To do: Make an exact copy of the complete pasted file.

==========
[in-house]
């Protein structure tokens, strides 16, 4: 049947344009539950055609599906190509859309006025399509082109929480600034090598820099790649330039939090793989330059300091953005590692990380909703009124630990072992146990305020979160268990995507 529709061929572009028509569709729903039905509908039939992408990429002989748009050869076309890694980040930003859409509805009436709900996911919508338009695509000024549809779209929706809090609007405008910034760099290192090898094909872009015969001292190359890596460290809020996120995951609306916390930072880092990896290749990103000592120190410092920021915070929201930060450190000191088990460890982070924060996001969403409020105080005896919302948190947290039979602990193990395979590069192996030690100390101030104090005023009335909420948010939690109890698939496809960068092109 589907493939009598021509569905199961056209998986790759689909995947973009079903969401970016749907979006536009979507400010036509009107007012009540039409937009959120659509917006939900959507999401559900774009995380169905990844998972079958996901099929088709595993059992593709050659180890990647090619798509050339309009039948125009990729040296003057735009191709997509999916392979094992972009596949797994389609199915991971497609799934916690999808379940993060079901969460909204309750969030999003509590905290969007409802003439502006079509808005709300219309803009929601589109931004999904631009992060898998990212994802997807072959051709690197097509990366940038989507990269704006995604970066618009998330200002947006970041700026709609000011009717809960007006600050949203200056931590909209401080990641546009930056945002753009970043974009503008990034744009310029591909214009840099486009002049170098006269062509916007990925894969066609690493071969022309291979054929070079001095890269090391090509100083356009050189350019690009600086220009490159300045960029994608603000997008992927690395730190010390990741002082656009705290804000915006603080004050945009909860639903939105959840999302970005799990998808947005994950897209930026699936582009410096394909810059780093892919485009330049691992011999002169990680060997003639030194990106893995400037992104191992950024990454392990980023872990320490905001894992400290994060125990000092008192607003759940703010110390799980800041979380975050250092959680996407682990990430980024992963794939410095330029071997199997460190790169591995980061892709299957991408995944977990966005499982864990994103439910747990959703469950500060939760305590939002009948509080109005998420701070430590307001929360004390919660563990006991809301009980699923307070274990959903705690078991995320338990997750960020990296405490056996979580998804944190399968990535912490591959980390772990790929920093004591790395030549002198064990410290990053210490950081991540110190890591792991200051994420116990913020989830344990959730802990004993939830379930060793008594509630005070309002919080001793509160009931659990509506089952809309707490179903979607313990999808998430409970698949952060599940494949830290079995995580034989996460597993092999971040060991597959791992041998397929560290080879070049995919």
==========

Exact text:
[in-house]
């Protein structure tokens, strides 16, 4: 049947344009539950055609599906190509859309006025399509082109929480600034090598820099790649330039939090793989330059300091953005590692990380909703009124630990072992146990305020979160268990995507 529709061929572009028509569709729903039905509908039939992408990429002989748009050869076309890694980040930003859409509805009436709900996911919508338009695509000024549809779209929706809090609007405008910034760099290192090898094909872009015969001292190359890596460290809020996120995951609306916390930072880092990896290749990103000592120190410092920021915070929201930060450190000191088990460890982070924060996001969403409020105080005896919302948190947290039979602990193990395979590069192996030690100390101030104090005023009335909420948010939690109890698939496809960068092109 589907493939009598021509569905199961056209998986790759689909995947973009079903969401970016749907979006536009979507400010036509009107007012009540039409937009959120659509917006939900959507999401559900774009995380169905990844998972079958996901099929088709595993059992593709050659180890990647090619798509050339309009039948125009990729040296003057735009191709997509999916392979094992972009596949797994389609199915991971497609799934916690999808379940993060079901969460909204309750969030999003509590905290969007409802003439502006079509808005709300219309803009929601589109931004999904631009992060898998990212994802997807072959051709690197097509990366940038989507990269704006995604970066618009998330200002947006970041700026709609000011009717809960007006600050949203200056931590909209401080990641546009930056945002753009970043974009503008990034744009310029591909214009840099486009002049170098006269062509916007990925894969066609690493071969022309291979054929070079001095890269090391090509100083356009050189350019690009600086220009490159300045960029994608603000997008992927690395730190010390990741002082656009705290804000915006603080004050945009909860639903939105959840999302970005799990998808947005994950897209930026699936582009410096394909810059780093892919485009330049691992011999002169990680060997003639030194990106893995400037992104191992950024990454392990980023872990320490905001894992400290994060125990000092008192607003759940703010110390799980800041979380975050250092959680996407682990990430980024992963794939410095330029071997199997460190790169591995980061892709299957991408995944977990966005499982864990994103439910747990959703469950500060939760305590939002009948509080109005998420701070430590307001929360004390919660563990006991809301009980699923307070274990959903705690078991995320338990997750960020990296405490056996979580998804944190399968990535912490591959980390772990790929920093004591790395030549002198064990410290990053210490950081991540110190890591792991200051994420116990913020989830344990959730802990004993939830379930060793008594509630005070309002919080001793509160009931659990509506089952809309707490179903979607313990999808998430409970698949952060599940494949830290079995995580034989996460597993092999971040060991597959791992041998397929560290080879070049995919």